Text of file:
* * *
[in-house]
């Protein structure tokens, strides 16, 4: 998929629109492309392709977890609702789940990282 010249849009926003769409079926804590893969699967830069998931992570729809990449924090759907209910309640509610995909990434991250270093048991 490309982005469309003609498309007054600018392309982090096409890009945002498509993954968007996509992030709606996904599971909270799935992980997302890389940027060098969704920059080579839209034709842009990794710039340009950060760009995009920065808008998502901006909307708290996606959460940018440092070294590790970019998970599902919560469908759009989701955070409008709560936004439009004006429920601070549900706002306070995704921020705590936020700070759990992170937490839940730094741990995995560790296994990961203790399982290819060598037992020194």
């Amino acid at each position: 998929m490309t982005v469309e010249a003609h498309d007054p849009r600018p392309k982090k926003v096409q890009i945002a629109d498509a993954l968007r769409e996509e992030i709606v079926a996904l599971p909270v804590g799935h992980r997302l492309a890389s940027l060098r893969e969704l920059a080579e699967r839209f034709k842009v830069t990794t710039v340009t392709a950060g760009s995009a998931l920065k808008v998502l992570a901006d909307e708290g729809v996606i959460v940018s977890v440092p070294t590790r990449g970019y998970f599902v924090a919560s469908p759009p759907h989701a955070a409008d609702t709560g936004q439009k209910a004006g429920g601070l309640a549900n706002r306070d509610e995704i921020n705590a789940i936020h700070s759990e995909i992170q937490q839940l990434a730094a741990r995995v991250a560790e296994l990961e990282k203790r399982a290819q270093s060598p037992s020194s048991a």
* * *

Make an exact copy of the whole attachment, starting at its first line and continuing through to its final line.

[in-house]
């Protein structure tokens, strides 16, 4: 998929629109492309392709977890609702789940990282 010249849009926003769409079926804590893969699967830069998931992570729809990449924090759907209910309640509610995909990434991250270093048991 490309982005469309003609498309007054600018392309982090096409890009945002498509993954968007996509992030709606996904599971909270799935992980997302890389940027060098969704920059080579839209034709842009990794710039340009950060760009995009920065808008998502901006909307708290996606959460940018440092070294590790970019998970599902919560469908759009989701955070409008709560936004439009004006429920601070549900706002306070995704921020705590936020700070759990992170937490839940730094741990995995560790296994990961203790399982290819060598037992020194």
């Amino acid at each position: 998929m490309t982005v469309e010249a003609h498309d007054p849009r600018p392309k982090k926003v096409q890009i945002a629109d498509a993954l968007r769409e996509e992030i709606v079926a996904l599971p909270v804590g799935h992980r997302l492309a890389s940027l060098r893969e969704l920059a080579e699967r839209f034709k842009v830069t990794t710039v340009t392709a950060g760009s995009a998931l920065k808008v998502l992570a901006d909307e708290g729809v996606i959460v940018s977890v440092p070294t590790r990449g970019y998970f599902v924090a919560s469908p759009p759907h989701a955070a409008d609702t709560g936004q439009k209910a004006g429920g601070l309640a549900n706002r306070d509610e995704i921020n705590a789940i936020h700070s759990e995909i992170q937490q839940l990434a730094a741990r995995v991250a560790e296994l990961e990282k203790r399982a290819q270093s060598p037992s020194s048991a």